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Forget what the authorities tell you, goes the joke. Laos PDR doesn't stand for the People's Democratic Republic. Instead, so laid-back is this lush landlocked nation, PDR actually means Please Don't Rush.
Laos will undoubtedly give you one the more relaxed and tranquil holidays of your life. But that doesn't mean the hard-working A&K staff take it easy. Far from it. As part of a long-established, highly experienced and brilliantly connected regional team, they're on call 24 hours a day, pulling out the stops to perfect your journey.
Just ask Richard and Sally. When their Mekong cruise was abandoned due to engine failure, preventing them reaching Kamu Lodge for a long-anticipated stay in Luang Prabang, A&K came to the rescue. Defying the tricky logistics of a remote region, we instantly chartered a private replacement boat.
Such service wouldn't surprise Alex and her party. After their guide promised an impromptu Baci ceremony - the celebratory ritual of tying strings around someone's wrist - they found themselves watching a lovingly rehearsed performance involving over half a village.
But this isn't just a welcoming country. As an Abercrombie & Kent luxury Laos holiday reveals, it's also beautiful. Startlingly beautiful. From the south's Bolaven Plateau with its elaborate thread of rivers, and the thundering Phapheng Falls, to the centre's haunting limestone karsts, to the north's mysterious Plain of Jars, fecund mountains, hill tribes and floating hotels, it's a photographer's dream.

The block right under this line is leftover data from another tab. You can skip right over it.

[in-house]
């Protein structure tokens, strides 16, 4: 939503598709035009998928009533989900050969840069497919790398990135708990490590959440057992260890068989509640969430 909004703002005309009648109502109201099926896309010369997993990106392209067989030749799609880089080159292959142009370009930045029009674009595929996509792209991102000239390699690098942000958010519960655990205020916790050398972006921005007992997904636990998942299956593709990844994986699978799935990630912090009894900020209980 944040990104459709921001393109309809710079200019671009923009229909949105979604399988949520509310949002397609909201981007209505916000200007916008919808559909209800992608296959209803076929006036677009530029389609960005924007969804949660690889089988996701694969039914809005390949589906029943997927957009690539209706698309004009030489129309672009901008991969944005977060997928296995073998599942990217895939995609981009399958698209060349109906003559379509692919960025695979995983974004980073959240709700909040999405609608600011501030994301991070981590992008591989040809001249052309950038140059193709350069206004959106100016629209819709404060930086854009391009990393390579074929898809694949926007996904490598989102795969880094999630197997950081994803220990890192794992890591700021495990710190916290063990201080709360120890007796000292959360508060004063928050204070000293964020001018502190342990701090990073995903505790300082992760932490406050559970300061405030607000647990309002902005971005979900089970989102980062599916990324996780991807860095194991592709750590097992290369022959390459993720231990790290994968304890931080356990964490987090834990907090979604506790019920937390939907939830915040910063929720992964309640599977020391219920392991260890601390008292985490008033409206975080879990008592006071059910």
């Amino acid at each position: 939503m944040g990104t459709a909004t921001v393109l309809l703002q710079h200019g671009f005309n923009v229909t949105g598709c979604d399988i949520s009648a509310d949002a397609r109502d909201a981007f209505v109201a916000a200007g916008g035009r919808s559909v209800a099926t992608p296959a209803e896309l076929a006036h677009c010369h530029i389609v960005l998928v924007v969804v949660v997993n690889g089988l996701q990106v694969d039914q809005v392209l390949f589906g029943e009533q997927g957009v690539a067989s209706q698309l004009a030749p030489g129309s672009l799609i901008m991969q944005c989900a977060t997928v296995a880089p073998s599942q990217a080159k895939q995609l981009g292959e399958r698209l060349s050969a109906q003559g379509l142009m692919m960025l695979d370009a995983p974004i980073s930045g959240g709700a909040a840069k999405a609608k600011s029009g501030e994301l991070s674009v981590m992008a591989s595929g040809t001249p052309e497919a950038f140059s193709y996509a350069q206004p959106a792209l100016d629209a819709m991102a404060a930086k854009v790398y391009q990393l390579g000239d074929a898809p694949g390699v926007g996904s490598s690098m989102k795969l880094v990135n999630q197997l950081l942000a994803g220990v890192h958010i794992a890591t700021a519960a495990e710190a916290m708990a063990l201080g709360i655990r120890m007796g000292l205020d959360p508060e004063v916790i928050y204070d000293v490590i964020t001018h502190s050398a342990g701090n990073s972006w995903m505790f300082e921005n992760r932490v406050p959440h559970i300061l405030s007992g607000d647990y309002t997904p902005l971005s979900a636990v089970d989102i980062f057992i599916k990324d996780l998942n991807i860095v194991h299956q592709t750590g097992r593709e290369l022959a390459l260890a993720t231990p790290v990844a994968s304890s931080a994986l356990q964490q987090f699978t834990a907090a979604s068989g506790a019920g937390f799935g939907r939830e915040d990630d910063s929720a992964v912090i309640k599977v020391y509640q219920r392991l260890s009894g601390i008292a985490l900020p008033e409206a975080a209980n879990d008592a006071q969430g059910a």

We'll take you to the capital Vientiane, where the temples are good but the coffee and patisserie - a tasty legacy of French rule - and sunset Beerlao, are even better. And, perhaps most memorable of all, we'll show you Luang Prabang. The delicate morsel of a city, pinched between the chopsticks of the Mekong and Khan Rivers, has temples, night markets and the dawn ritual of saffron-robed monks shuffling through tranquil streets to collect alms.
Laos PDR. Please don't rush, but please do come.
Best time to be there
The cooler part of the dry season, November to February is when Laos is at its best, avoiding the torrential rains of the summer months, and the sweltering heat of April and May.
Luang Prabang or Vientiane via Bangkok
13 hours via Bangkok
GMT + 7 hours
Issued on arrival
Yellow Fever certificate if arriving from an endemic area
In Laos, the guide added trips to the morning market and an opportunity to attend a shaman ceremony she heard about when we were in the village. I've seen some events, but I'll never forget that. I gather it's pretty rare to see it - the guide had only seen it once before.
- AF, London